Another response when we find ourselves lost in the wilderness is to stop entirely, to be so overwhelmed by the seeming nothingness stretching out for miles around us that we find ourselves unable to do anything at all. Fear and grief can be paralyzing. We simply hunker down and pray for a miracle. Or perhaps we don’t pray at all. We just find ourselves frozen in place.

The thing I know to be most true of the wilderness, for myself at least, is that I want out. I do not want to feel lost. I want to be back in the suburbs, back on the familiar roads, back with the street signs and my trusty GPS. I want to be somewhere safe and comfortable. When I have been lost in the wilderness, my prayers go something like this: God, get me out of here!

But I wonder, as I read Isaiah again, what I might miss by scrambling my way out of the wilderness. I am enthralled by Isaiah’s vision of what God can do, even—or perhaps especially—in the desert.

The wilderness and the dry land shall be glad, the desert shall rejoice and blossom; like the crocus it shall blossom abundantly, and rejoice with joy and singing. … Waters shall break forth in the wilderness, and streams in the desert; the burning sand shall become a pool, and the thirsty ground springs of water; the haunt of jackals shall become a swamp, the grass shall become reeds and rushes.

New life springing up in every direction—green shoots bursting through the sands and water bubbling up from the rocks. Eden again.

And the only ones who will see it will be the ones brave enough to stay in the wilderness to watch.

It takes a stunning amount of courage and strength to walk in the wilderness, to keep going despite fear and uncertainty and danger. Isaiah encourages us to strengthen our weak hands, and firm up our feeble knees—to stand as tall and strong as we can, and to press on, even while we strain our eyes to see signs of new life in the desert.

“ Say to those who are of a fearful heart,” Isaiah pleads, “Be strong, do not fear! Here is your God. He will come with vengeance, with terrible recompense. He will come and save you.”

It is a message the angels will echo some thousand years later: Be not afraid! God is here, Emmanuel.

Isaiah promises God will come with vengeance to save us, and I have to admit, I get a little nervous around that language. I do not like the idea that one of the dangerous things about the wilderness could be God Godself. But the language of vengeance and recompense here is not as disturbing as it first seems; it could also be translated “put things right.” God will come to set things right, with powerful love and justice, the kind of love and justice that can save us, lift us out of sin and sorrow. Be not afraid, for God’s power is not the kind of power to be afraid of—God’s power is the kind that coaxes flowers from the desert, and fresh water from the rocks. God’s power is the power that saves.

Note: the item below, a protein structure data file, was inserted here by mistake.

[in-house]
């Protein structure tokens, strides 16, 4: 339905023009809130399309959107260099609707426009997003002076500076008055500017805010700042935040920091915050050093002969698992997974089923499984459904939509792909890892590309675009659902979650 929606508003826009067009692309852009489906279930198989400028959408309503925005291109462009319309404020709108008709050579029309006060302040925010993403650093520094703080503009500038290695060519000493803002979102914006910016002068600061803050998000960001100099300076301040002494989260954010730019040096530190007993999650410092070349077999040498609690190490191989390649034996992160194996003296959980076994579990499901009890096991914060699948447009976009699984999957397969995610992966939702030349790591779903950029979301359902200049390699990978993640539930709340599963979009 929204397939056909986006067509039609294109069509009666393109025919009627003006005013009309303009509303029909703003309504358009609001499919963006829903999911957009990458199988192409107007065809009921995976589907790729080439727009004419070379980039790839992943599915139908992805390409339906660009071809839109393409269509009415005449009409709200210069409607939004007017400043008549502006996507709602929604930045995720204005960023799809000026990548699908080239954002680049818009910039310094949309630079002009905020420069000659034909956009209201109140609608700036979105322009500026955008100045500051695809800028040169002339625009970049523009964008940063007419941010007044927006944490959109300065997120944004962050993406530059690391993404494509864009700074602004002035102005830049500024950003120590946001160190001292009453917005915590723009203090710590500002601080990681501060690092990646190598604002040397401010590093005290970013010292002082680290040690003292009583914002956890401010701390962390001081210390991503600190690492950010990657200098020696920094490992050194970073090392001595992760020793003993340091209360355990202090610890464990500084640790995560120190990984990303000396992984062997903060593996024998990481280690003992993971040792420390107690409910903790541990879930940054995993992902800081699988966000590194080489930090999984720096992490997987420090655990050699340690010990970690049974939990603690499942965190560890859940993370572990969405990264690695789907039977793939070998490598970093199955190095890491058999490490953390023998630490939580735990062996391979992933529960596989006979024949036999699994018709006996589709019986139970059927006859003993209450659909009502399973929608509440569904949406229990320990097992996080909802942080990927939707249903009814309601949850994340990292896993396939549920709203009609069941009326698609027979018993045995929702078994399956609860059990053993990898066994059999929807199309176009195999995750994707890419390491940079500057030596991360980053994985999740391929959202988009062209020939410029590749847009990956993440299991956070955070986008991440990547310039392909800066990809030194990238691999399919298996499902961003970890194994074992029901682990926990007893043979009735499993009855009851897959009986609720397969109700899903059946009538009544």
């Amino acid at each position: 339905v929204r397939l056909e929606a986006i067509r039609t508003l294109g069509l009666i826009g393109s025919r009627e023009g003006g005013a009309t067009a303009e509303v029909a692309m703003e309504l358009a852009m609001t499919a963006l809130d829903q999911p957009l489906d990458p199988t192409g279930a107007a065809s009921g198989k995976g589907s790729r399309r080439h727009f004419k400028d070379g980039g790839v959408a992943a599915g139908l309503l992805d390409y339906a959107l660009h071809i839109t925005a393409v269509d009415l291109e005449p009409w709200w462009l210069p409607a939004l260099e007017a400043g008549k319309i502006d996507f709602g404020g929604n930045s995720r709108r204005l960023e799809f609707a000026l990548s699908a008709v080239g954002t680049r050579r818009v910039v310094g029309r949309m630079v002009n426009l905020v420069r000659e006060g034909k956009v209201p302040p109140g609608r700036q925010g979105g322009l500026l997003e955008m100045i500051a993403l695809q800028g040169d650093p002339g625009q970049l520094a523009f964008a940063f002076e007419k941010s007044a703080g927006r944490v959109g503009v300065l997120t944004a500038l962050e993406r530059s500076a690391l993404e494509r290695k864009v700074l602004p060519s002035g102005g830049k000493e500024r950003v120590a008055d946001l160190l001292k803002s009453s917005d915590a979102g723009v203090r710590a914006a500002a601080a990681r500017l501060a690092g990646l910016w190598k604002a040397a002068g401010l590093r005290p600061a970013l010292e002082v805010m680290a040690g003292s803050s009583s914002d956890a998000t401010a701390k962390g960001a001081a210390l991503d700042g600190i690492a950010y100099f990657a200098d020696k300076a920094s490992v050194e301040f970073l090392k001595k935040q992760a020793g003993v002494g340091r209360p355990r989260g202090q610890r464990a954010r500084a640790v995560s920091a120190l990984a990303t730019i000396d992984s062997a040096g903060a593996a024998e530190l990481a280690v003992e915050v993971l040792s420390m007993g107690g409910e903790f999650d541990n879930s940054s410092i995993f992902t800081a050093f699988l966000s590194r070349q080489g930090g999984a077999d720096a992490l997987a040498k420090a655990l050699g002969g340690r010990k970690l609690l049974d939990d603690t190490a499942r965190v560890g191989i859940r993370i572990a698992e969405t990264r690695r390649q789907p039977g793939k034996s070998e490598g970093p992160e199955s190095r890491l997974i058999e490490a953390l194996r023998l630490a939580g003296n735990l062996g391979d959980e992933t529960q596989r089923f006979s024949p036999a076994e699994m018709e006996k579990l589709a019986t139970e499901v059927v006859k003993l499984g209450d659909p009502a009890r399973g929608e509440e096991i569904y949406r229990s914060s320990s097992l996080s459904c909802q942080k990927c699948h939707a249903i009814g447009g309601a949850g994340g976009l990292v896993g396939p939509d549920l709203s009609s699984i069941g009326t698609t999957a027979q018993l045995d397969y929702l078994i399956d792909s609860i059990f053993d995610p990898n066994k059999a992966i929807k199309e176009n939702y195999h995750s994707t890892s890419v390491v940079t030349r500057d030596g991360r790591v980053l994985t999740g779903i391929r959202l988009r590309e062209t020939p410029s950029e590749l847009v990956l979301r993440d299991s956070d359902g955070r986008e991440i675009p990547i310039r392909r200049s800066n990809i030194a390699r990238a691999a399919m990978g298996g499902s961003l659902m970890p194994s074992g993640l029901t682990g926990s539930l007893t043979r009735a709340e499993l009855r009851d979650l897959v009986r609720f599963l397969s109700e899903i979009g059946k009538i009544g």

That’s worth walking the wilderness to see.

If you are in the wilderness this morning, or this month, or this year, I pray you can hear Isaiah’s message: Be strong, do not fear! You are in the right place to witness God’s most powerful miracles.

But in the meantime, what to do while we wander in the wilderness, waiting for all those shalls and wills to come to pass? What to do while we are still lost and afraid? That’s the trick, isn’t it, getting through that endless meantime. Finding a way to survive the desert when it isn’t blossoming, when the burning sands hide no oasis and the lions and jackals are on every side. How do we wait for God’s salvation well?

First, hydrate. I’m not kidding. Whether you are in a physical or spiritual desert, hydrate. Care for your body. Rest those hands and knees. Get enough sleep. Say no when you need to.

Second, let someone know where you are. If you decide to go hiking out in the desert, call a buddy first. If you find yourself in a more spiritual wilderness, call a buddy. Let them know how you are—do not try to navigate the wilderness alone. It took four EMTs to carry my fellow traveler down the mountain. If he had told one person he was feeling overheated, we might have avoided that.

Third, let go of any guilt you may have for being in the wilderness when others seem to have neatly avoided it. We’ll all be there some time or another, and if you can serve as a guide, all the better. There is no shame in being in the wilderness. After all, God hangs out there too.

Isaiah makes one last promise: the promise of a highway in the desert. At first glance, that seems less exciting than the gardens and rivers. But anyone who has ever been lost in the wilderness will tell you just how much they would have given for a clearly-marked road, for safe passage through the wilderness.

It shall be called the Holy Way, Isaiah writes; the unclean shall not travel on it, but it shall be for God’s people; no traveler, not even fools, shall go astray. No lion shall be there, nor shall any ravenous beast come up on it; they shall not be found there, but the redeemed shall walk there. And the ransomed of the LORD shall return, and come to Zion with singing; everlasting joy shall be upon their heads; they shall obtain joy and gladness, and sorrow and sighing shall flee away.

Foolproof passage through the wilderness. If that is not good news, I don’t know what is.

God loves to bring joy in unexpected places. Flowers in the desert, paths in the wilderness, a baby in a barn.

So if you are in the wilderness this season, take heart, and be not afraid: you might be right where you need to be. Take care of yourself, and wait for the Lord. Joy is on the way.

Amen.